Financial Simulation Modeling in Excel
As simulation techniques become more popular among the financial community and a variety of sub-industries, a thorough understanding of theory and implementation is critical for practitioners involved in portfolio management, risk management, pricing, and capital budgeting. Financial Simulation Modeling in Excel contains the information you need to make the most informed decisions possible in your professional endeavors.
Financial Simulation Modeling in Excel contains a practical, hands-on approach to learning complex financial simulation methodologies using Excel and VBA as a medium. Crafted in an easy to understand format, this book is suitable for anyone with a basic understanding of finance and Excel. Filled with in-depth insights and expert advice, each chapter takes you through the theory behind a simulation topic and the implementation of that same topic in Excel/VBA in a step-by-step manner.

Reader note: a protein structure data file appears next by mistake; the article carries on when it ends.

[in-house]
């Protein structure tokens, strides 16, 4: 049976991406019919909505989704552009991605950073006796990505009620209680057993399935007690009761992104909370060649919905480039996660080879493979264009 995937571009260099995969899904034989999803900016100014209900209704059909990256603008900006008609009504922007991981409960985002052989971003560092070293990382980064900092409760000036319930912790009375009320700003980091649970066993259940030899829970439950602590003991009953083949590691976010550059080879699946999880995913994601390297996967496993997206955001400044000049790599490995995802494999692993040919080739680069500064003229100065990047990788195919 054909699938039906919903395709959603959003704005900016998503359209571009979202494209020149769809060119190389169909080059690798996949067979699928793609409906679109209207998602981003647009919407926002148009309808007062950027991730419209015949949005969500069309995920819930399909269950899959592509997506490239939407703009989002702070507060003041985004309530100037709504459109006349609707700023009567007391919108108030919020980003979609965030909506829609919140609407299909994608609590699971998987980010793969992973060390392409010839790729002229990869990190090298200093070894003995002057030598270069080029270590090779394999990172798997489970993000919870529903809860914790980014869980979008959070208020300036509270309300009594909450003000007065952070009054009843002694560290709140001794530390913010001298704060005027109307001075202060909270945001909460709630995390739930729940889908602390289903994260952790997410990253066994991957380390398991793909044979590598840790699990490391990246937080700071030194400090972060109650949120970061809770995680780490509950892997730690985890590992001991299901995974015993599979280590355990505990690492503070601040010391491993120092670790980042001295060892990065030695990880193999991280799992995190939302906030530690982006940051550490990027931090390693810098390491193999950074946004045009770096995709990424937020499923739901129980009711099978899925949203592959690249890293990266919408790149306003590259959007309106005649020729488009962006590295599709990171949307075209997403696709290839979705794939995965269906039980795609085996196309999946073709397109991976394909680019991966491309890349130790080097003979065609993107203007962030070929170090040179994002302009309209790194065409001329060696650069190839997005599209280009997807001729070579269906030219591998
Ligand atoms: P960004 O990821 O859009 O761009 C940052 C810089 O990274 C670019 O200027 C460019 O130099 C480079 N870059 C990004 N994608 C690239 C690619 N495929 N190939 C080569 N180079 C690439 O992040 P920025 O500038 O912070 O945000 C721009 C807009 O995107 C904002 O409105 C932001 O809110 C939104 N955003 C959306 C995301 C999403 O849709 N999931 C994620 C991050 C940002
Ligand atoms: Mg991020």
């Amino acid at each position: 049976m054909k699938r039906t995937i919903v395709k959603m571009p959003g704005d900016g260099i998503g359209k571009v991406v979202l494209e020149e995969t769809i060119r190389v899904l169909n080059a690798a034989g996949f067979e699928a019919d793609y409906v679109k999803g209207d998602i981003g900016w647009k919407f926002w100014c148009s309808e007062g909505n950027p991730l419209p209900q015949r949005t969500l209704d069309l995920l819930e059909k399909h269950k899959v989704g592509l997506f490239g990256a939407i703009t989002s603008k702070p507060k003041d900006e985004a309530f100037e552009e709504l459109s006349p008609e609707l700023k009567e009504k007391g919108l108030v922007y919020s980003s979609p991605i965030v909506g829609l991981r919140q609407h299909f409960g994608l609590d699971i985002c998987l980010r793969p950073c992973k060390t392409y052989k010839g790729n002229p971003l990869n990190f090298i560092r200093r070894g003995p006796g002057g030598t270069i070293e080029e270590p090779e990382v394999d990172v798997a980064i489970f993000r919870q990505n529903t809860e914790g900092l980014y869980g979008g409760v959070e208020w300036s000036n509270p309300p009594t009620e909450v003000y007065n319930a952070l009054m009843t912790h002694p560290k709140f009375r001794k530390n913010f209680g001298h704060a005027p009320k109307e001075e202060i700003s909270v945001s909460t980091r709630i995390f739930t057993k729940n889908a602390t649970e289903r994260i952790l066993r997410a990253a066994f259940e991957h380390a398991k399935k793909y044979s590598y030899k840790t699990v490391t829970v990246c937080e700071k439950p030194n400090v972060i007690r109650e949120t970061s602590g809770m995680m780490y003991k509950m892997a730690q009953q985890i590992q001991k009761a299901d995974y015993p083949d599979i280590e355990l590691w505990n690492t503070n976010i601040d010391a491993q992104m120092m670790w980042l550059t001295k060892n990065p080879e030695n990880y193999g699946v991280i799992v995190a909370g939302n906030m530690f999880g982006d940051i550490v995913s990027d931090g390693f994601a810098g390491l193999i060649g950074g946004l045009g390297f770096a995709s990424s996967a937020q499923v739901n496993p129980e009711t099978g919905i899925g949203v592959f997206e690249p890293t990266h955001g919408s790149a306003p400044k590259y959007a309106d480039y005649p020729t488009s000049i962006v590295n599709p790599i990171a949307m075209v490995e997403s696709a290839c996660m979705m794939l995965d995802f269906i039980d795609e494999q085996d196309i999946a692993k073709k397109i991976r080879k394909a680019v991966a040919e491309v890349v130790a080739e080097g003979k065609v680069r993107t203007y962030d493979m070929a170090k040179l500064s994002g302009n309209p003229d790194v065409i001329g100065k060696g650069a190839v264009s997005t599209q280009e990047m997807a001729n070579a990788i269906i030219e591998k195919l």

- Organized in an easy-to-follow fashion, this guide effectively walks you through the process of creating and implementing risk models in Excel. A companion website contains all the Excel models risk experts and quantitative analysts need to practice and confirm their results as they progress
Created for those with some background in finance and experience in Excel, this reliable resource shows you how to effectively perform sound financial simulation modeling, even if you’ve yet to do extensive modeling up to this point in your professional or academic career.
The following discrepancies and errata have been reported in earlier versions of the text. Later versions may have these issues edited out. If you discover any yourself please forward them to firstname.lastname@example.org.
1. If you have the kindle version, and you copy paste over the COUNTIF formula…the quotes “” used need to be reentered…Kindle copies over a fancy kind of quote that Excel does not recognize.
2. Page 20, C4:AF207 should read C8:AF207…..C4 is already has another value used.
3. Page 20, the COUNTIF formula uses a semi colon as those sections were referenced from a European version of Excel..it should be using a comma if you are using a U.S./Other version.
4. Page 21, step 14. In the equation given, the last part “=” should have been “>=”. Thus, the whole equation should read: =COUNTIF($C$6:$AF$6,”>=”&AI28)-COUNTIF($C$6:$AF$6,”>=”&A